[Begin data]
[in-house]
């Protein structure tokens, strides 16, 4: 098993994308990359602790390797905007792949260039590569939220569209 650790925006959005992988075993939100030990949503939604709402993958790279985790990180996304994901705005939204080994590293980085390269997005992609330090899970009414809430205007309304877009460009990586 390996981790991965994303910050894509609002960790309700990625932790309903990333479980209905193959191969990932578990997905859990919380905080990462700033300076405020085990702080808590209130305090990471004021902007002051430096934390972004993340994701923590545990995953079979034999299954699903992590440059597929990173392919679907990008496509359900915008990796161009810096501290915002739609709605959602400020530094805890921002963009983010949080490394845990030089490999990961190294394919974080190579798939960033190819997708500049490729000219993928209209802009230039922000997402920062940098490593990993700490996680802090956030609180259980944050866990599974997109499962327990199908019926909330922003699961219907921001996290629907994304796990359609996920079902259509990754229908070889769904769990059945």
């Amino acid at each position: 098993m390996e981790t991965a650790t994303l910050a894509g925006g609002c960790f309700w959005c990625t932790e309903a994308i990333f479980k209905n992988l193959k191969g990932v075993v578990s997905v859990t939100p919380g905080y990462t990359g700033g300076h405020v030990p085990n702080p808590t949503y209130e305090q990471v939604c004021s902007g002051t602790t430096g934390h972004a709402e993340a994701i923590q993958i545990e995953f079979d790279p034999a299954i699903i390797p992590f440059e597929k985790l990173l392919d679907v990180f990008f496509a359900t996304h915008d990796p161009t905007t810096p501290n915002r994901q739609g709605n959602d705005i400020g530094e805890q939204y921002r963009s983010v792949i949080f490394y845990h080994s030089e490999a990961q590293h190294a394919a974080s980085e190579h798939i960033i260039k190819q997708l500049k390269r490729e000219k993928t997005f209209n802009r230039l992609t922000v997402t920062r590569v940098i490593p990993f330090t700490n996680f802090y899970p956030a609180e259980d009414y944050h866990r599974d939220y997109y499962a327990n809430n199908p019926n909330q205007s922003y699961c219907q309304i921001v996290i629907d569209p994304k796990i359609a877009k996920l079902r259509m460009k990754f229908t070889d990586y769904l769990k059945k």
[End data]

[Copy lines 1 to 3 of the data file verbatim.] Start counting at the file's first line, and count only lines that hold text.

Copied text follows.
[in-house]
């Protein structure tokens, strides 16, 4: 098993994308990359602790390797905007792949260039590569939220569209 650790925006959005992988075993939100030990949503939604709402993958790279985790990180996304994901705005939204080994590293980085390269997005992609330090899970009414809430205007309304877009460009990586 390996981790991965994303910050894509609002960790309700990625932790309903990333479980209905193959191969990932578990997905859990919380905080990462700033300076405020085990702080808590209130305090990471004021902007002051430096934390972004993340994701923590545990995953079979034999299954699903992590440059597929990173392919679907990008496509359900915008990796161009810096501290915002739609709605959602400020530094805890921002963009983010949080490394845990030089490999990961190294394919974080190579798939960033190819997708500049490729000219993928209209802009230039922000997402920062940098490593990993700490996680802090956030609180259980944050866990599974997109499962327990199908019926909330922003699961219907921001996290629907994304796990359609996920079902259509990754229908070889769904769990059945």
């Amino acid at each position: 098993m390996e981790t991965a650790t994303l910050a894509g925006g609002c960790f309700w959005c990625t932790e309903a994308i990333f479980k209905n992988l193959k191969g990932v075993v578990s997905v859990t939100p919380g905080y990462t990359g700033g300076h405020v030990p085990n702080p808590t949503y209130e305090q990471v939604c004021s902007g002051t602790t430096g934390h972004a709402e993340a994701i923590q993958i545990e995953f079979d790279p034999a299954i699903i390797p992590f440059e597929k985790l990173l392919d679907v990180f990008f496509a359900t996304h915008d990796p161009t905007t810096p501290n915002r994901q739609g709605n959602d705005i400020g530094e805890q939204y921002r963009s983010v792949i949080f490394y845990h080994s030089e490999a990961q590293h190294a394919a974080s980085e190579h798939i960033i260039k190819q997708l500049k390269r490729e000219k993928t997005f209209n802009r230039l992609t922000v997402t920062r590569v940098i490593p990993f330090t700490n996680f802090y899970p956030a609180e259980d009414y944050h866990r599974d939220y997109y499962a327990n809430n199908p019926n909330q205007s922003y699961c219907q309304i921001v996290i629907d569209p994304k796990i359609a877009k996920l079902r259509m460009k990754f229908t070889d990586y769904l769990k059945k």